DAVID POGUE: Okay, so here's a classic example. They would do a much better job marketing this table if the name and the symbol matched. Gold doesn't even have Au in it.
Copper has been prized for millennia for its unique properties: it conducts electricity better than any metal except silver; it's malleable and has a moderate melting temperature; it even scares away bacteria.
DAVID POGUE: We live in a world of incredible material variety.
DAVID MULLER: Those are acoustic blankets. They are meant to absorb and reflect sound, because the microscope itself is so sensitive that if you were to talk, just the pressure wave from your voice is going to, is going to give enough mechanical vibration to shake this thing around. We only have to shake things by an atom for the image to vanish.
DAVID POGUE: Boy, I hope I can talk my way out.
Changing the five-thousand-year-old recipe for glass has led to a new form they call Gorilla Glass, and you can probably guess why they named it that.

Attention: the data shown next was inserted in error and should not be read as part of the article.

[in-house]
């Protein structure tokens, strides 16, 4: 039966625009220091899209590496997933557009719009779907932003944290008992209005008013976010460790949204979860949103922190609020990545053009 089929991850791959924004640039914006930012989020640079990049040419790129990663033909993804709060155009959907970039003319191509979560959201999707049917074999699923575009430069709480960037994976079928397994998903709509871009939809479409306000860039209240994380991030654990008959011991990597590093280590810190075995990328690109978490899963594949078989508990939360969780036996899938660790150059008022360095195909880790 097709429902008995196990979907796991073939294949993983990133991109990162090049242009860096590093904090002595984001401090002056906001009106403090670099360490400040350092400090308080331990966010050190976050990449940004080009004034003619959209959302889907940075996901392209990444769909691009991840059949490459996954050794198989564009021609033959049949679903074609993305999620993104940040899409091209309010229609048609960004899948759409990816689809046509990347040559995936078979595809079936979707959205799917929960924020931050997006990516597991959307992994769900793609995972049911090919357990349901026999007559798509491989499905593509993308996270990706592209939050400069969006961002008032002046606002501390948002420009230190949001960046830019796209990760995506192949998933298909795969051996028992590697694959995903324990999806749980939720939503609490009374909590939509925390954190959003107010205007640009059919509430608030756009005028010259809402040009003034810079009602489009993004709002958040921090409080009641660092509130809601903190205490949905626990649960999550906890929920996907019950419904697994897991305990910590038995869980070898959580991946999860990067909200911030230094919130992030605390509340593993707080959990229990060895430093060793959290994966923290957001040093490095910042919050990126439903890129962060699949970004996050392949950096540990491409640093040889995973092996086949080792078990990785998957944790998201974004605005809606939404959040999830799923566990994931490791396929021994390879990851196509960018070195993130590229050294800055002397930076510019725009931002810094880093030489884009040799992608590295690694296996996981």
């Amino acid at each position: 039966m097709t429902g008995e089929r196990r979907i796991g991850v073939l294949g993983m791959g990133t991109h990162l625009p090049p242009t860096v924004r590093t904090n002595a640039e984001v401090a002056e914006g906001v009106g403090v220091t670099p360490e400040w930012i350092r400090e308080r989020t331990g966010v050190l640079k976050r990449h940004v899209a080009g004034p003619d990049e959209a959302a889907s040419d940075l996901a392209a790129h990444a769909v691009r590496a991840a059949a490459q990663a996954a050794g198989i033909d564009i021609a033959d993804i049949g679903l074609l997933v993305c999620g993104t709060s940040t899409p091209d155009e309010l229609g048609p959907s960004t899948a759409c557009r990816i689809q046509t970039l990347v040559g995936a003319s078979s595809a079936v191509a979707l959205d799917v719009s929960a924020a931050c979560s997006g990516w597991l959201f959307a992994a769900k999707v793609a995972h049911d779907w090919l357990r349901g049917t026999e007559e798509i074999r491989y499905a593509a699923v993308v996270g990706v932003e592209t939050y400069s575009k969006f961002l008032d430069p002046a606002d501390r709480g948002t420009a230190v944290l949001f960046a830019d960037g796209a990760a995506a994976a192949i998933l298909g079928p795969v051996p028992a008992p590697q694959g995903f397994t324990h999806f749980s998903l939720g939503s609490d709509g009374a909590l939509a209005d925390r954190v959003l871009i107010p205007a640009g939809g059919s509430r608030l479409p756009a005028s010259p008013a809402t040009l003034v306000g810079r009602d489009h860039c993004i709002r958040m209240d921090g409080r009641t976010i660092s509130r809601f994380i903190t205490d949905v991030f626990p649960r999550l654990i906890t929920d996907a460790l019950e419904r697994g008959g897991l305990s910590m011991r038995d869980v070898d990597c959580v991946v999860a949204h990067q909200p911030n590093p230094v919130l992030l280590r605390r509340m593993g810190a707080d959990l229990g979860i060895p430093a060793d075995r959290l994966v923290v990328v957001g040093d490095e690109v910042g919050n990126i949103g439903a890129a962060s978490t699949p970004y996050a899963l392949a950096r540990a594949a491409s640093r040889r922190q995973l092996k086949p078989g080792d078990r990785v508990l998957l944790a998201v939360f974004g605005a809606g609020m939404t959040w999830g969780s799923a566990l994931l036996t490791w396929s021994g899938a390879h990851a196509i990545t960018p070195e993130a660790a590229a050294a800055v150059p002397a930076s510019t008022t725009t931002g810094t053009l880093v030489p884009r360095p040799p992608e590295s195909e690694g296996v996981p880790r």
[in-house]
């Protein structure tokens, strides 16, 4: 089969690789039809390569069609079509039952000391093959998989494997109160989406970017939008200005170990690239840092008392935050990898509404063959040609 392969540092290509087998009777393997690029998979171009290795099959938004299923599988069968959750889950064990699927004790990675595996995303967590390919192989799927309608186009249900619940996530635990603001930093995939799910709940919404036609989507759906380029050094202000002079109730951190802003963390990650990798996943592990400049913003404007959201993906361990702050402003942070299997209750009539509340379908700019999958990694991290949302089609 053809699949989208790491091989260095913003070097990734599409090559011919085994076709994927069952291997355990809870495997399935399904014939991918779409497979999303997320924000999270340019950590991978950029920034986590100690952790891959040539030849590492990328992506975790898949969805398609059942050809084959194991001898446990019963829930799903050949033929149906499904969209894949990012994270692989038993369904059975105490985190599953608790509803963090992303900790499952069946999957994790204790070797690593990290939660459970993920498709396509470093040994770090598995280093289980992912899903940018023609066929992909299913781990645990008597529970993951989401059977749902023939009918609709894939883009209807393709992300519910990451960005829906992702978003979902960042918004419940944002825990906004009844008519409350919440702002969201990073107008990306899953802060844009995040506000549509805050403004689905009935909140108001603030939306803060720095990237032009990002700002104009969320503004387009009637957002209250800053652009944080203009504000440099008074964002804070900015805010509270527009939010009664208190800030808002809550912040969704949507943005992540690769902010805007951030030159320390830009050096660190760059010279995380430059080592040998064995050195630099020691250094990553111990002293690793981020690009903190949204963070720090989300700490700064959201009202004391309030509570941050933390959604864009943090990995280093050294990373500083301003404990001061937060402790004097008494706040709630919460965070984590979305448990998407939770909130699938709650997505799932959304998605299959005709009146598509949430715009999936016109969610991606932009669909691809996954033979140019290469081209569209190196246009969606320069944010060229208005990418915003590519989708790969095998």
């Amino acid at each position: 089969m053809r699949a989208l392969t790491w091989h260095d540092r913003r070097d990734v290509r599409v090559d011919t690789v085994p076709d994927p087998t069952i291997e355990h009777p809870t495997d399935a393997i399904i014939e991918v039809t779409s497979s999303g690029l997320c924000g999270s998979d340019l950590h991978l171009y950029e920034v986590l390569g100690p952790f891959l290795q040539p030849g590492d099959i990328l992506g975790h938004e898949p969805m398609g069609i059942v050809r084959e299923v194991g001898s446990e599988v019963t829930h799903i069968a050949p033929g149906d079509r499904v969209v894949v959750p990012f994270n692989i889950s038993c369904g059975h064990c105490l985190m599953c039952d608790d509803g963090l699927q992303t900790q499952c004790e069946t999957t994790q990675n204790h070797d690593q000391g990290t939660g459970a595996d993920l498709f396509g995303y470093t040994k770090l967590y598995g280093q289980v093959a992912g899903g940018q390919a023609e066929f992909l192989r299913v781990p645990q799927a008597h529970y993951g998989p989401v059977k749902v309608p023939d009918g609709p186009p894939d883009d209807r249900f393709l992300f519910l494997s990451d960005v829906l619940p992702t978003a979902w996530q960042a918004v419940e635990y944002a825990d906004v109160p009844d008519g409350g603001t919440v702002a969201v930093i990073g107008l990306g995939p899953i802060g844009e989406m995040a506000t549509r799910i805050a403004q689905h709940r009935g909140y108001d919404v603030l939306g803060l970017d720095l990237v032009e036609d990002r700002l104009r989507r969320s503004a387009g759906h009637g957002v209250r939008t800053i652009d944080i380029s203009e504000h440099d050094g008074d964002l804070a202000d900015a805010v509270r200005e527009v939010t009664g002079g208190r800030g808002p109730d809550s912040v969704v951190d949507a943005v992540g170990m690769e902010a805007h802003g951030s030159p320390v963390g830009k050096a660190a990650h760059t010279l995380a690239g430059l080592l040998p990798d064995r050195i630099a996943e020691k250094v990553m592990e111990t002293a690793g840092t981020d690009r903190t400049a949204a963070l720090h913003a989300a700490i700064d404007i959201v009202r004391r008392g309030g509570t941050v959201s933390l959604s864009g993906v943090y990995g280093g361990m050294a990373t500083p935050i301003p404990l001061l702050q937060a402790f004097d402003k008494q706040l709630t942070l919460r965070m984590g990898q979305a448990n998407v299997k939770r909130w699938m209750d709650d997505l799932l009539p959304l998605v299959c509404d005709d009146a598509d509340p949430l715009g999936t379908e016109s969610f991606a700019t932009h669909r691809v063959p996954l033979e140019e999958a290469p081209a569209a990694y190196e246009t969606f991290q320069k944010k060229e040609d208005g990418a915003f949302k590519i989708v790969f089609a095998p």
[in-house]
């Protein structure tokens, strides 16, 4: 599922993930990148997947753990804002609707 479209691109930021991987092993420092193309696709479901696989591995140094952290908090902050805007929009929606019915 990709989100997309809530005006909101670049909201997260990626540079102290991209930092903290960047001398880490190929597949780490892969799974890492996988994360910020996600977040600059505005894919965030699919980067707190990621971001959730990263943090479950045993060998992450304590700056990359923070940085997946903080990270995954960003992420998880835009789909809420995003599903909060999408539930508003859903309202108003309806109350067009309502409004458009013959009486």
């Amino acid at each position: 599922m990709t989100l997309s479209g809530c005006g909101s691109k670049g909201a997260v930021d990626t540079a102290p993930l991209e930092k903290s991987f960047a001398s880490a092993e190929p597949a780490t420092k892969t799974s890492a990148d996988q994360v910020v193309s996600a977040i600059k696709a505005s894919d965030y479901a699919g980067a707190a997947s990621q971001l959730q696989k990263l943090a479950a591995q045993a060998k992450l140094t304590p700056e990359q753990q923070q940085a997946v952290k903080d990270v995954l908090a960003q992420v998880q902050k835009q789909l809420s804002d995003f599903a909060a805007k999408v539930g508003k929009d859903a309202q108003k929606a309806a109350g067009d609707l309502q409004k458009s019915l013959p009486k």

MIKE LASSITER: This area, here, has been backfilled.
The glassmakers have learned how to precisely place minute amounts of metal atoms like sodium, potassium and aluminum among the silicon atoms. The result is hard, yet flexible and scratch-resistant.
It is a gold mine! But where's the gold?
PETER BOCKO: What the scientists do is they can tailor the glass, by adding other things other than the sand, to engineer the properties they want to into, into the glass.
DAVID POGUE: The gold is microscopic?
PETER BOCKO (Chief Technology Officer, Corning, Incorporated): You know, David, this place looks and sounds like a blacksmith shop, but, actually, it's a scientific laboratory.
JOHN TAULE: Yes, you can't see it with the naked eye.
And now we're using those raw materials to shape our civilization, with elements like silicon—14 protons, 14 electrons—the second most abundant element in the earth's rocky crust; a member of the one of the smallest neighborhoods on the table: the semiconductors. When most people think of silicon, they think of computer chips and the information age, but its most familiar form is actually in this.
To get at the color, it has to be crushed,…
DAVID POGUE: Then he breaks the news that the Chinese government has been limiting the export of these strategically important elements.
Do you want ice cream with this?
In that intense flash, the supernova creates elements heavier than iron, launching them all into the cosmos, creating the raw materials of planets and of life.